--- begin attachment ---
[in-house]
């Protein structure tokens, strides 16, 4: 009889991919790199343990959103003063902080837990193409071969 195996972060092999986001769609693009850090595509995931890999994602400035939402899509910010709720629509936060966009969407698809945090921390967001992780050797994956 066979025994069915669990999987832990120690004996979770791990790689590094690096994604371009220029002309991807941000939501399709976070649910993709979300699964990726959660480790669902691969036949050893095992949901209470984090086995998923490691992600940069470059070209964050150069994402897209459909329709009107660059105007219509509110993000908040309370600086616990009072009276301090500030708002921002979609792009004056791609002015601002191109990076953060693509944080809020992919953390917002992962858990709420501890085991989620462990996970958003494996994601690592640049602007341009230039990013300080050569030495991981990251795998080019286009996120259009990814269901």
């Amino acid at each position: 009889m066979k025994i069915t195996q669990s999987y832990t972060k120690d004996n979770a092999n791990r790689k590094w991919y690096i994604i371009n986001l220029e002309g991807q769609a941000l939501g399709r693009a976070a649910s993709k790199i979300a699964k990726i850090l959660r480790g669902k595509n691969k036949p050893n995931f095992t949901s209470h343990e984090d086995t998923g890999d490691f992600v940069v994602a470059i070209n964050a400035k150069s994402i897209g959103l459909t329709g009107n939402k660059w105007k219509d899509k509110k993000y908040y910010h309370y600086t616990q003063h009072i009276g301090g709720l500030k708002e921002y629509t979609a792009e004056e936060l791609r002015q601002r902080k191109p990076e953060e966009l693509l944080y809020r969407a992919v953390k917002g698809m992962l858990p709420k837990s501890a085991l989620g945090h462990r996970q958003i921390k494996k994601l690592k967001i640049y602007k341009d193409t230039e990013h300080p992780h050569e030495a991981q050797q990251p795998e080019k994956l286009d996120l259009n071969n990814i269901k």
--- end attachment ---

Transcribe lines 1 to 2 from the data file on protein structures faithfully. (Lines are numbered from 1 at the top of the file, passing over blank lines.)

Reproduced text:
[in-house]
């Protein structure tokens, strides 16, 4: 009889991919790199343990959103003063902080837990193409071969 195996972060092999986001769609693009850090595509995931890999994602400035939402899509910010709720629509936060966009969407698809945090921390967001992780050797994956 066979025994069915669990999987832990120690004996979770791990790689590094690096994604371009220029002309991807941000939501399709976070649910993709979300699964990726959660480790669902691969036949050893095992949901209470984090086995998923490691992600940069470059070209964050150069994402897209459909329709009107660059105007219509509110993000908040309370600086616990009072009276301090500030708002921002979609792009004056791609002015601002191109990076953060693509944080809020992919953390917002992962858990709420501890085991989620462990996970958003494996994601690592640049602007341009230039990013300080050569030495991981990251795998080019286009996120259009990814269901």